Co-Operative bank has been slammed by brokers for raising its SVR by 0.45% from 5.34% to 5.79%.
But the lender says that such a large rise was necessary to allow it to offer a better range of discounted products to attract new borrowers.
Paul Lawler, spokesman for the Co-Op says: “We're stuck between the devil and the deep blue sea. The companies that are offering bigger discounts also have SVRs that are a lot higher. We have repositioned but our overall package is still a lot better than the rest of the market.”
Co-Op has just released a two-year fixed rate mortgage at 4.79% until June 2006 and a two-year tracker deal offering a 0.07% discount on Bank base rate.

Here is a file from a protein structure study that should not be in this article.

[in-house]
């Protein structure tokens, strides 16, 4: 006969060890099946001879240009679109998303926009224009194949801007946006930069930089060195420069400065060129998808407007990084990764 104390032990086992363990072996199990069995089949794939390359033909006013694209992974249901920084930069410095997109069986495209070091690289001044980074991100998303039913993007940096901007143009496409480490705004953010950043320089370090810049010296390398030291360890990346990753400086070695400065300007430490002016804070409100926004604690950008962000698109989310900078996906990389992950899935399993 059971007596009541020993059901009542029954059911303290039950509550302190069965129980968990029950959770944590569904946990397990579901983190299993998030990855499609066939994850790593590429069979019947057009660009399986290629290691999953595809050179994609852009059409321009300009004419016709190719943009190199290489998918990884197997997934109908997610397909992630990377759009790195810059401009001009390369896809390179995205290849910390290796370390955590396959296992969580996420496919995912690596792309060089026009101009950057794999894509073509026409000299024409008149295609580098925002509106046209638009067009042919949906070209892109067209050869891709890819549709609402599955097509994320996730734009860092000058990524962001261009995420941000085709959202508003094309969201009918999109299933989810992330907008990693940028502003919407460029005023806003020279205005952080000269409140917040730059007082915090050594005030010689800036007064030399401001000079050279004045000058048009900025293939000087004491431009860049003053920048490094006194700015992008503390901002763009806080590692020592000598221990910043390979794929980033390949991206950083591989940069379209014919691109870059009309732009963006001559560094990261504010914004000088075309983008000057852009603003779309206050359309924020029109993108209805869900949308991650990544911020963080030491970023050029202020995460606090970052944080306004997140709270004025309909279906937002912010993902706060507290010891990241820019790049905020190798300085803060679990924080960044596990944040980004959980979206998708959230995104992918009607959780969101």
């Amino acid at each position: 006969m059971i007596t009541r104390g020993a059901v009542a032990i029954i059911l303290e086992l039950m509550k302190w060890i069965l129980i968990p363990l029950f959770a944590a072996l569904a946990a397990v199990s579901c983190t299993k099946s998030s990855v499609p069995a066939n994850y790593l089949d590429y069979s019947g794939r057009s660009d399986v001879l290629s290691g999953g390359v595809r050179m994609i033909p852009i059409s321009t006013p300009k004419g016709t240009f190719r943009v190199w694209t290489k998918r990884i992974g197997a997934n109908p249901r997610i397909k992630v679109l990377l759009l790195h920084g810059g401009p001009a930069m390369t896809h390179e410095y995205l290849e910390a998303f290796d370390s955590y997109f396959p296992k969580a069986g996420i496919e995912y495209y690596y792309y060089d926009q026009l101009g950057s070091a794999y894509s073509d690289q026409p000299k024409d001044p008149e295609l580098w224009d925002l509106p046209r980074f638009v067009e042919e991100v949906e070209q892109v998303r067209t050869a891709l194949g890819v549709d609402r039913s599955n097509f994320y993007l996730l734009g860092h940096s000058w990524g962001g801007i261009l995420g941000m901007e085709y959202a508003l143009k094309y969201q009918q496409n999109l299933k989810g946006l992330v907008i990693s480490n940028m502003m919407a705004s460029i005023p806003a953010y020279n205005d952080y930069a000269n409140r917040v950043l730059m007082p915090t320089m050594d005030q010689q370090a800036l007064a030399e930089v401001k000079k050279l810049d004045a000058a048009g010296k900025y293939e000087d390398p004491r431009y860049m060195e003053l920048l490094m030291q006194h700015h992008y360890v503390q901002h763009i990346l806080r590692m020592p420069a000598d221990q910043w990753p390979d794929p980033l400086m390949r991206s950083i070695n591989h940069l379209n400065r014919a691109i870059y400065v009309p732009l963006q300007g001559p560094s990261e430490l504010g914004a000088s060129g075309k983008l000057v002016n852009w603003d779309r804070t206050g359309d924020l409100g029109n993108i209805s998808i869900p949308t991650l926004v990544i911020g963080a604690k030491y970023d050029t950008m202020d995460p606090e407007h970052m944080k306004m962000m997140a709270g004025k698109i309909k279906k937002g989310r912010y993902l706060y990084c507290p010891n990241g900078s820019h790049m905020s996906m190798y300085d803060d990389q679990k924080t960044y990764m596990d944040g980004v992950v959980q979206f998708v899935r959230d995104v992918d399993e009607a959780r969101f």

The two deals are available for house purchase and for remortgaging with an LTV of 95%.
However the reaction from brokers to such a big rate hike has been one of shock, with the main criticism being that while it allows the Co-Op to offer better packages for new customers, existing ones are left worse off.
Mike Fry, director of Halton Insurance Service, says: “It's an insult really. If the Bank of England puts the rate up by 0.25% and then the Co-Op raises it 0.45%, you wouldn't use it out of principle. OK, the Co-Op might be pre-empting the next rise but what happens when another one comes? I can't see why anyone would want to place business with the Co-Op.”